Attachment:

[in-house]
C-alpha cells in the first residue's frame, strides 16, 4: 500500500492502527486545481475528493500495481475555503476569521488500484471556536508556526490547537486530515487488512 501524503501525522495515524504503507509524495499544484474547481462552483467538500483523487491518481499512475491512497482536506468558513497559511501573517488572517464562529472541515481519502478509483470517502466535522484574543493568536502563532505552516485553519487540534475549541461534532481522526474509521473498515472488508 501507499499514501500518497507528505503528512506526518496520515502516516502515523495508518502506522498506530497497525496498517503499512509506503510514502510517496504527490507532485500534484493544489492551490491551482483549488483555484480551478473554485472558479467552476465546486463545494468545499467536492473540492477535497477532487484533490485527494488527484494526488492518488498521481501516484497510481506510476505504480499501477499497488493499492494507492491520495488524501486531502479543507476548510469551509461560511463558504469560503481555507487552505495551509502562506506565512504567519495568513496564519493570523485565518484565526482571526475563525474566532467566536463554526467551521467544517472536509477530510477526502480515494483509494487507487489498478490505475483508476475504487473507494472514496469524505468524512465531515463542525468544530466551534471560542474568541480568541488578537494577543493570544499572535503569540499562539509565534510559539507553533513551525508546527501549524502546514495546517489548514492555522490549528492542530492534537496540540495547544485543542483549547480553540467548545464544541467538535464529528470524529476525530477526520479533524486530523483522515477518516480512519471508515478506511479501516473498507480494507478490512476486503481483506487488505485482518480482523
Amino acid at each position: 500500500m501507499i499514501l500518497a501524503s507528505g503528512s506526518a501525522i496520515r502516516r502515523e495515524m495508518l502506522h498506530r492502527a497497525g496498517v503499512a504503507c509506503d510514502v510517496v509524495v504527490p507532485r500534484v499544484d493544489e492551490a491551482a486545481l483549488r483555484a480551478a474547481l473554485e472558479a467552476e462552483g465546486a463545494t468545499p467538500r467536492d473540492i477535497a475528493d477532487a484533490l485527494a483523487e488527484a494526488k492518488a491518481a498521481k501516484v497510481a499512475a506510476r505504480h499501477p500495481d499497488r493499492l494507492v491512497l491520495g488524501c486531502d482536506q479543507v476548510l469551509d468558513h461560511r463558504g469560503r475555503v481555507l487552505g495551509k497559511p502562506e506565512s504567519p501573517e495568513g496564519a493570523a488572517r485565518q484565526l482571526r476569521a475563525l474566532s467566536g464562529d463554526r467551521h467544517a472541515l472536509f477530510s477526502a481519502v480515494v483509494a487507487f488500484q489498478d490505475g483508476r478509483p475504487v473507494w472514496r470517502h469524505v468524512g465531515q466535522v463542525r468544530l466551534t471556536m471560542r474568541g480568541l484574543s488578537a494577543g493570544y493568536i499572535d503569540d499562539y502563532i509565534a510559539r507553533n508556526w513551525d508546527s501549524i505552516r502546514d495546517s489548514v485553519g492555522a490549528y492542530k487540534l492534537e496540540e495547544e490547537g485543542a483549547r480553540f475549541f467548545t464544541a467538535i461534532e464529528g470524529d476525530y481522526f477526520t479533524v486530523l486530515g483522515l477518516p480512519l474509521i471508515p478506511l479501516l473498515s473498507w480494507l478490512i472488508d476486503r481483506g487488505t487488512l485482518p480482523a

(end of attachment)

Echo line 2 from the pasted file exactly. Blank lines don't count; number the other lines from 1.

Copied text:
C-alpha cells in the first residue's frame, strides 16, 4: 500500500492502527486545481475528493500495481475555503476569521488500484471556536508556526490547537486530515487488512 501524503501525522495515524504503507509524495499544484474547481462552483467538500483523487491518481499512475491512497482536506468558513497559511501573517488572517464562529472541515481519502478509483470517502466535522484574543493568536502563532505552516485553519487540534475549541461534532481522526474509521473498515472488508 501507499499514501500518497507528505503528512506526518496520515502516516502515523495508518502506522498506530497497525496498517503499512509506503510514502510517496504527490507532485500534484493544489492551490491551482483549488483555484480551478473554485472558479467552476465546486463545494468545499467536492473540492477535497477532487484533490485527494488527484494526488492518488498521481501516484497510481506510476505504480499501477499497488493499492494507492491520495488524501486531502479543507476548510469551509461560511463558504469560503481555507487552505495551509502562506506565512504567519495568513496564519493570523485565518484565526482571526475563525474566532467566536463554526467551521467544517472536509477530510477526502480515494483509494487507487489498478490505475483508476475504487473507494472514496469524505468524512465531515463542525468544530466551534471560542474568541480568541488578537494577543493570544499572535503569540499562539509565534510559539507553533513551525508546527501549524502546514495546517489548514492555522490549528492542530492534537496540540495547544485543542483549547480553540467548545464544541467538535464529528470524529476525530477526520479533524486530523483522515477518516480512519471508515478506511479501516473498507480494507478490512476486503481483506487488505485482518480482523